There are plenty of hidden gems among the lesser visited temples too.
Some more names to look out for are Kyomizu-dera, Nijo Castle, Ginkaku-ji, Ryoan-ji, Nanzen-ji, and Shimogamo to name but a few!
3. Arishiyama Bamboo Forest
A serene and wondrous bamboo forest with winding pathways interspersing lush gardens and groves, water vistas and plenty of monkeys.
You really must get here early too to avoid the heaving population of both local and international tourists. Avoid weekends if you can. It is a favourite spot in Kyoto and is well worth a visit.
It is easiest to catch the bus which brings you to the Western outskirts of town to visit Arashiyama. Or visit as part of a day tour of Kyoto.
This is Nationally recognised as a designated Place of Scenic Beauty and it is easy to see why.
This is the atmospheric and mysterious realm of the Geisha. Perhaps the most interesting part of old Kyoto, the historical significance of this area is both intriguing and bathed in secrecy. Geisha girls entertain businessmen behind shadowy doorways, the domain only, it seems of the wealthy. Just wandering the streets gives you a wonderful feel of the place.
You will often see colourfully dressed hostesses or apprentice geishas hurrying about around the Philosopher’s walk, or the wooded Tatsumi Bridge.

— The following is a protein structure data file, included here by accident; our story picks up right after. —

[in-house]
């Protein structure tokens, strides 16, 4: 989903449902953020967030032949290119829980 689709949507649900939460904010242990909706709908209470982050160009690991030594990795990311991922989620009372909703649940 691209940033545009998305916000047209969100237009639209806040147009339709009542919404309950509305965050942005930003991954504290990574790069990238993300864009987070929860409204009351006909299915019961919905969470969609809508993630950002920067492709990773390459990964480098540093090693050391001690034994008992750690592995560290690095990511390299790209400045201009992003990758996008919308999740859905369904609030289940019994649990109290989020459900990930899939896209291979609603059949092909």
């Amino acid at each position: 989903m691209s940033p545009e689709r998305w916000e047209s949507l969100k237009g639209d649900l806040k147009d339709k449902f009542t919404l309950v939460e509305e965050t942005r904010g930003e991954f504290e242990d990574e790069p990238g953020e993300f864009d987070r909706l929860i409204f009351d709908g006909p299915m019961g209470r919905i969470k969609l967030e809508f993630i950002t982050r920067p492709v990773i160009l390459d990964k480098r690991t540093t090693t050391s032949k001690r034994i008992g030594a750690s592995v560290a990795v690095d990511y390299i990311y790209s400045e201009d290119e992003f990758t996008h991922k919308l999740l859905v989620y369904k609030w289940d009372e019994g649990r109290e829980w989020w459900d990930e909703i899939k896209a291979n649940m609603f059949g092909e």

It also appears to be a trend for local tourists to come to Gion, dress up as a geisha for the day and tour the city by rickshaw. In spring, the area around Philosopher’s Walk comes to life with a row of cherry blossoms overhanging the peaceful creek. A very scenic spot.
Finding a hotel close to the superb Gion district is easy by using the map below.
5. Maruyama Park
A popular park in the city with colourful vistas depending on the season. It is the best place in town to witness the picturesque autumn reds, oranges and yellows as well as an impeccable example of cherry tree blooms in the spring.
The main city street around Shijo Dori has some great shops aside from the awesome department stores.
Here you will find amazing boutiques and fashion designers at home next to a flag ship Disney Store and a Sanrio shop. My kids absolutely loved shopping here!
7. Nara Deer Park
If you have kids, and have an extra day to spend here, a day trip to the Deer Park at Nara is another ‘must do’! From Kyoto Station to Nara, it only takes 35 minutes by Shinkansen on the Kintetsu Nara Line (Not valid with JR Pass) or 45 minutes on the JR Line (for JR rail pass holders).
The Deer Park is home to hundreds of free-roaming deer which are considered by the Shinto to be messengers from the Gods and so sacred. It’s a pretty cool way to spend a day, and the kids love it!
Where to Stay in Kyoto
We found an Airbnb which was a traditional Japanese house within walking distance to most of the attractions listed above. It was perfect! Have a look at your options for Airbnb houses here.
When booking a hotel, if you stay somewhere close to Gion you will be close to the action. As usual, it is Japan, so public transport is impeccable which makes it easy to get around.
Use Booking.com for help finding a hotel
How to Get to Kyoto
Your Suica Card from Tokyo works on the metro in Kyoto.
You need the Hyperdia App for help with your train routes and timetables.
Check out Skyscanner for help finding flights. We flew from Cairns (Australia) to Tokyo Narita Airport for only $300 per person return.
Kyoto’s nearest International Airport is Osaka. Search flights here: